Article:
Purpose: Research on the risk of cardiovascular disease among individuals with prehypertension (blood pressure 120/80 to 139/89 mm Hg) is incomplete. Additional information among individuals with a high risk of cardiovascular disease complications may help to focus current and future efforts.
Subjects and methods: We performed a prospective cohort analysis among 8960 middle-aged adults in the Atherosclerosis Risk in Communities (ARIC) study. The exposure variables were blood pressure levels: high normal blood pressure, systolic blood pressure 130-139 mm Hg or diastolic blood pressure 85-89 mm Hg; and normal blood pressure, systolic blood pressure 120-129 mm Hg or diastolic blood pressure 80-84 mm Hg. The outcome was incident cardiovascular disease defined as fatal/nonfatal coronary heart disease, cardiac procedure, silent myocardial infarction, or ischemic stroke. Subgroup analysis was performed among blacks, diabetics, individuals aged 55-64 years, individuals with renal insufficiency, and among individuals with varying levels of low-density lipoprotein (LDL) cholesterol and body mass index (BMI).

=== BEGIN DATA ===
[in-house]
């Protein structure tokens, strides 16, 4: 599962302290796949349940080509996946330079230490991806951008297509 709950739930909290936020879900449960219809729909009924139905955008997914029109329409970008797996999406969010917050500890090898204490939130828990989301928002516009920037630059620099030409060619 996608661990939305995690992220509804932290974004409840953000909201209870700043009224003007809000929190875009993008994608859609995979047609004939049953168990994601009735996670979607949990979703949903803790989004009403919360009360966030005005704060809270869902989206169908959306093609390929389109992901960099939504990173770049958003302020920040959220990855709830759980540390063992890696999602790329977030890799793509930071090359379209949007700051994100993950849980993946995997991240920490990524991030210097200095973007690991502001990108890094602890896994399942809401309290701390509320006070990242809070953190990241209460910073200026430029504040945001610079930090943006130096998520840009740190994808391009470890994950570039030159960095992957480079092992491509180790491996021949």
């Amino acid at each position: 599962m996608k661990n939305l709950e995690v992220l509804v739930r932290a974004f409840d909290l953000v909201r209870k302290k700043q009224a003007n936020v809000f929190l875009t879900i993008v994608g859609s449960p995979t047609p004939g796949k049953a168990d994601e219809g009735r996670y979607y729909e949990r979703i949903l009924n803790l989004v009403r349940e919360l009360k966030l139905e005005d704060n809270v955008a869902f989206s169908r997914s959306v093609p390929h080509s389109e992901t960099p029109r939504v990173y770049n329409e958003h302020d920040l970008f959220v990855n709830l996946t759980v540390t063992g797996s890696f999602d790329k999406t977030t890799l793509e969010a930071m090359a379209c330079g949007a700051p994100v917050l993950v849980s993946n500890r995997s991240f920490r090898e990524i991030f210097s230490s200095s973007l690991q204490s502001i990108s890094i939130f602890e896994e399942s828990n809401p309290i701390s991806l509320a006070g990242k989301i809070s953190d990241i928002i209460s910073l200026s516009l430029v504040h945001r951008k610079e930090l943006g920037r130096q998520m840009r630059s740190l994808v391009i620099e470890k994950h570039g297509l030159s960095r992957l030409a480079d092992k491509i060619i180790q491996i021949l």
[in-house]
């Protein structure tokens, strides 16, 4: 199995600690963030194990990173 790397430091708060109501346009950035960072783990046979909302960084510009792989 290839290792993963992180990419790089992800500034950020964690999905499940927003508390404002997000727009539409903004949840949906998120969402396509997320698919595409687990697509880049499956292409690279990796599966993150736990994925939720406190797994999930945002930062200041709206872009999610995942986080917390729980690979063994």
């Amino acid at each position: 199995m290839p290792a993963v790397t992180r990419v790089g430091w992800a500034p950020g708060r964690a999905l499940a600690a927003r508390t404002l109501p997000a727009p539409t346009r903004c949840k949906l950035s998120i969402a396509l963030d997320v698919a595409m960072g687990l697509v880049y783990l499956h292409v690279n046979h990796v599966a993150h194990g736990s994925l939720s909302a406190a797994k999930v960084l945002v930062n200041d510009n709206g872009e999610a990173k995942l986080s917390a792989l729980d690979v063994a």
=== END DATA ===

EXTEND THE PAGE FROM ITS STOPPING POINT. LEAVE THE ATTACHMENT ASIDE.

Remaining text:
Results: Compared with optimal blood pressure (systolic blood pressure <120 mm Hg and diastolic blood pressure <80 mm Hg), the relative risk (RR) of cardiovascular disease for high normal blood pressure was 2.33 (95% confidence interval [CI], 1.85-2.92), and RR for normal blood pressure was 1.81 (1.47-2.22); among blacks: RR for high normal blood pressure was 3.29 (95% CI, 1.68-6.45); among diabetics: RR for high normal blood pressure 4.10 (95% CI, 2.26-7.46); age 55-64 years: RR for high normal blood pressure 2.41 (95% CI, 1.75-3.30) among individuals with renal insufficiency: RR for high normal blood pressure was 1.90 (95% CI, 1.34-2.70); among individuals with BMI >30 kg/m2: RR for high normal blood pressure was 3.56 (95% CI, 1.99-6.35); and among individuals with LDL >160 mg/dL, RR for high normal blood pressure was 1.85 (95% CI, 1.26-2.72).
Conclusions: Individuals with prehypertensive levels of blood pressure have an increased risk of developing cardiovascular disease relative to those with optimal levels. The association is pronounced among blacks, among individuals with diabetes mellitus, and among those with high BMI.